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Several Vessels Join Iranian Navy amid Tensions with US

By Nigar Bayramli September 7, 2022

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A combat-patrol vessel named after slain Quds Force Commander Qasem Soleimani joined the fleet of the Islamic Revolution Guards Corps (IRGC) naval force on September 5, 2022. / Tasnim News Agency

A combat-patrol boat, missile boats, and several overhauled vessels have reportedly joined the Iranian naval forces.

The Shahid Soleimani combat-patrol boat is “the first Iranian vessel equipped with a defensive vertical launching system,” Chief of Staff of the Iranian Armed Forces Mohammad Bagheri said Monday during a ceremony in the southern city of Bandar Abbas.

The boat “evades detection,” and can “carry out various operations in distant waters.” It is also capable of “performing offensive and defensive” moves and can be used for the landing and take-off of seaborne helicopters. The boat is named after the slain Quds Force commander of the Islamic Revolution Guards Corps (IRGC), who was killed in a US drone strike in Baghdad in January 2020. 

Also, two missile boats named Shahid Rouhi and Shahid Dara joined the IRGC Navy’s fleet on the same day.

A number of overhauled vessels joined the southern fleet of Iran’s regular navy in a ceremony held on September 4. The list of the vessels includes two missile launcher ships, a logistics ship, and a Qadir-class light submarine which have been “reconstructed and renovated” in Iran.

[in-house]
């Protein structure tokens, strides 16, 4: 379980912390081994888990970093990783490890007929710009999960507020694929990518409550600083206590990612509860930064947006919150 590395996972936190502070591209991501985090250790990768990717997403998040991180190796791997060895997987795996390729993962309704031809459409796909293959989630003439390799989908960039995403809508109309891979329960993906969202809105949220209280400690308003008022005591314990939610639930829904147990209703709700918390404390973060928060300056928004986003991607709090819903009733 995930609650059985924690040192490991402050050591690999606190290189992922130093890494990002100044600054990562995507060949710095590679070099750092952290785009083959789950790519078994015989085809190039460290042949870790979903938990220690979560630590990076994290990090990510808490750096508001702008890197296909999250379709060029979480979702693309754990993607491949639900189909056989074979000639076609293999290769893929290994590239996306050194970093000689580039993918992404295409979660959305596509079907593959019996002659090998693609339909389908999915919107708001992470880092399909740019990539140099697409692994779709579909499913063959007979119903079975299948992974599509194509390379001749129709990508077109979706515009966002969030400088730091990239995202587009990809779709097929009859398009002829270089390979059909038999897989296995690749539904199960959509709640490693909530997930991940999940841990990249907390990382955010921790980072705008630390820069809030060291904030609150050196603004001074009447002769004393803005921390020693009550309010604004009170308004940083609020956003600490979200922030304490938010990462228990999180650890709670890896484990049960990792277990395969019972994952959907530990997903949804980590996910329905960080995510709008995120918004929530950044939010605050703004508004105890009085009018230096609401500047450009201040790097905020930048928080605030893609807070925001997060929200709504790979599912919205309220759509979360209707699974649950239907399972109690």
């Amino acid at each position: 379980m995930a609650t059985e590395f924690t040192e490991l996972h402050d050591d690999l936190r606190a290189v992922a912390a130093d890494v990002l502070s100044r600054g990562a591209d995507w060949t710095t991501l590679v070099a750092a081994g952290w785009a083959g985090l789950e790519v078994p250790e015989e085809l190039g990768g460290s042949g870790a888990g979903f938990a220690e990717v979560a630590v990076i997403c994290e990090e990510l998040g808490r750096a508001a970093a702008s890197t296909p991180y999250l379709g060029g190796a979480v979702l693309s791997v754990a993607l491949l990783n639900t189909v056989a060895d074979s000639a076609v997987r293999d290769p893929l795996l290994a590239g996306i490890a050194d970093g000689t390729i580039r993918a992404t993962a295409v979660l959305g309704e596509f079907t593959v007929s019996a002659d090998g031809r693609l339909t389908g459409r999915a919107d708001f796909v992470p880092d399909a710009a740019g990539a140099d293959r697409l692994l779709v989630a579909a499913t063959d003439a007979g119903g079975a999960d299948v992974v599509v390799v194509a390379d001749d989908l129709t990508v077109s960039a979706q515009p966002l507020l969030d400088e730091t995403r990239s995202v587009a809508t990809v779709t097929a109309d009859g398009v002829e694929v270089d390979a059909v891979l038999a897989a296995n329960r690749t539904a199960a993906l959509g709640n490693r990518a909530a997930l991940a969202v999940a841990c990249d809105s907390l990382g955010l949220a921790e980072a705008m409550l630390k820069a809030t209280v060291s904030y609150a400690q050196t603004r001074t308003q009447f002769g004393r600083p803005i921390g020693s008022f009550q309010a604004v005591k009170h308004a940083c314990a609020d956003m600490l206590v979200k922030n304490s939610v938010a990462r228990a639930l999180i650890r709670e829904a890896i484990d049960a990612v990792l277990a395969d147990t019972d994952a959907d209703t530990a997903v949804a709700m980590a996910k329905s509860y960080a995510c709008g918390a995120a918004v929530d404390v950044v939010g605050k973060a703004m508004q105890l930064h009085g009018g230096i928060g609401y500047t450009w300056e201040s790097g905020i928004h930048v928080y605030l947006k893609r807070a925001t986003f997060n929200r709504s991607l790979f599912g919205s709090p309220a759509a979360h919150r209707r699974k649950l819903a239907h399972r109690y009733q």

On September 1, days after the IRGC Navy attempted to capture a US Navy Saildrone Explorer unmanned surface vessel (USV) in the Persian Gulf, the Iranian Navy reportedly did the same with two American USVs in the Red Sea. After issuing two warnings to an American destroyer to prevent possible incidents, the Iranian Navy’s Jamaran destroyer “seized” and later “released the two vessels in a safe area after securing the international shipping waterway.” According to Iran’s state TV, the US Navy “was warned to avoid repeating similar incidents in future.”

Speaking on the condition of anonymity, a US defense official told the Associated Press that US Navy’s guided-missile destroyers USS Nitze and USS Delbert D. Black responded to the incident and each deployed MH-60 Sea Hawk helicopters until the USVs were relinquished. 

Iran’s 84th fleet had been patrolling the waters of the Red Sea and the Gulf of Aden for two months. 

Referring to the recent seizure of three US unmanned surface vessels in the Persian Gulf and the Red Sea, the commander-in-chief of Iran’s regular armed forces, Major General Abdolrahim Mousavi, alleged that the US had released the USVs into the water without paying heed to the danger they might pose to shipping in the areas where they had been operating.

Iran itself had little interest in retaining the drones, the senior commander noted, adding that these vessels “aren’t advanced and important enough for their retention to be beneficial to us; we are only assisting in the provision of security.”

On August 30, US Central Command (Centcom) announced that US naval forces had prevented an IRGC support ship from towing a USV in the Persian Gulf on August 29. Iran had released the vessel hours after, following explaining the principles of “security and safe navigation” to US forces on the scene.

Earlier, the commander in chief of the IRGC, Major General Hossein Salami, said his forces were tasked with missions on the high seas. Salami praised the Guards as an “evolving immense naval power in the Strait of Hormuz, the Persian Gulf and beyond.”